The Purple Rose of Cairo

Ever since he is early, knockabout comedies, Woody Allen has always had a bittersweet streak. It’s a tendency that reached full flower in the romantic glories of Annie Hall and Manhattan, but it was always there.

It remains with Allen, but lately the sweet has been dominating the bitter. Woody’s latest films, particularly Zelig and Broadway Danny Rose, have been sweet-souled, whimsical little movies, full of charm and small-scale humor. They’ve also seemed just a bit insubstantial, even if they may be every bit as well-made as his earlier high points.

This newest, The Purple Rose of Cairo, continues in this vein. It’s a slim, utterly likable fantasy about an unhappy New Jersey housewife (Mia Farrow) whose solace in life is disappearing into the movie theater and losing herself in the flicker on screen. One day, however, the screen looks back at her—when Tom Baxter (Jeff Daniels), an archeologist-adventurer-poet character in a silly comedy called The Purple Rose of Cairo turns to her and asks her why she’s seen the movie five times.

Naturally, the housewife (not to mention the rest of the audience) is disconcerted—but she’s even more surprised when the character steps out of the screen and rushes her out of the theater. You see, he has fallen in love with her, and he wants to get a taste of real life.

The farce builds nicely: The other characters in the Purple Rose movie sit around and worry about how to finish the film, while filmgoers are disgruntled by the lack of plot. The owner of the theater calls the studio head, who contacts the actor who played Baxter (also played by Jeff Daniels, natch) to fly out and find his imaginary alter ego.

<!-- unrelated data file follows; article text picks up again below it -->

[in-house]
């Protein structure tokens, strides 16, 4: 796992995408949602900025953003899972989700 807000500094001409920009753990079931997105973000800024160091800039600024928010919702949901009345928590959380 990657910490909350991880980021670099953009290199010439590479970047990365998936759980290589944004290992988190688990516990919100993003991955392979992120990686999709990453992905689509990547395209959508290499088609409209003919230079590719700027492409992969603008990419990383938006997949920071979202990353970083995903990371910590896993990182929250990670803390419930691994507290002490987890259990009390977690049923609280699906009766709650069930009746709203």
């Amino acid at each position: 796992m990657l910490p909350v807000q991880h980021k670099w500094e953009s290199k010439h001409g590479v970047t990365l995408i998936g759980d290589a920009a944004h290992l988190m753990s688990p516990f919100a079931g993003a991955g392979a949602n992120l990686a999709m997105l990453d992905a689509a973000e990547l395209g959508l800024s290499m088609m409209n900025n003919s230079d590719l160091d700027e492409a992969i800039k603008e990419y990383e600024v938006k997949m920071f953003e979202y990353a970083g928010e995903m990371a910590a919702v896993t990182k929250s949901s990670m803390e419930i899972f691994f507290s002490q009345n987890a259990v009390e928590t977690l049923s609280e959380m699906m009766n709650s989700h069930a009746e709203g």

Meanwhile, Baxter, clad in pith helmet and khaki knickers, is learning that real life is a tougher row to hoe than happily ever-after film existence, while the housewife starts to believe maybe she doesn’t need her brutish husband (Danny Aiello) to get along in life.

What a terrific idea for a movie—something of a variant on Buster Keaton’s Sherlock, Jr., in which a projectionist enters a film and becomes a new character. Allen’s approach eschews slapstick and big laughs; he emphasizes Farrow’s wan love of movies, and Daniels’ energetic work (he was Debra Winger’s husband in Terms of Endearment) as the innocent Baxter and the fatuous actor who plays him.

Some of the choicest bits come courtesy of the fictional Purple Rose cast: Edward Herrmann, John Wood, and Deborah Rush do versions of Noel Coward, Edward Everett Horton, and Jean Harlow, respectively, and they exist in a beautifully realized recreation of an early 1930s black-and-white comedy, in which all the scenes are obliged to begin with one character jauntily bounding over to the cocktail table and piping, “Who’ll have an eye-opener?”

At 82 minutes, The Purple Rose of Cairo—the first of Allen’s films since Interiors in which he does not also star—is perhaps too modest for its own good.

First published in the Herald, March 1985

I wonder what the ending of my review was before someone snipped it off to fit it onto the page? Because the way it stands, it’s too modest for its own good. Oh well. Maybe it fits the smallish accomplishments of this movie, which isn’t vivid enough in my memory to inspire any new insights.

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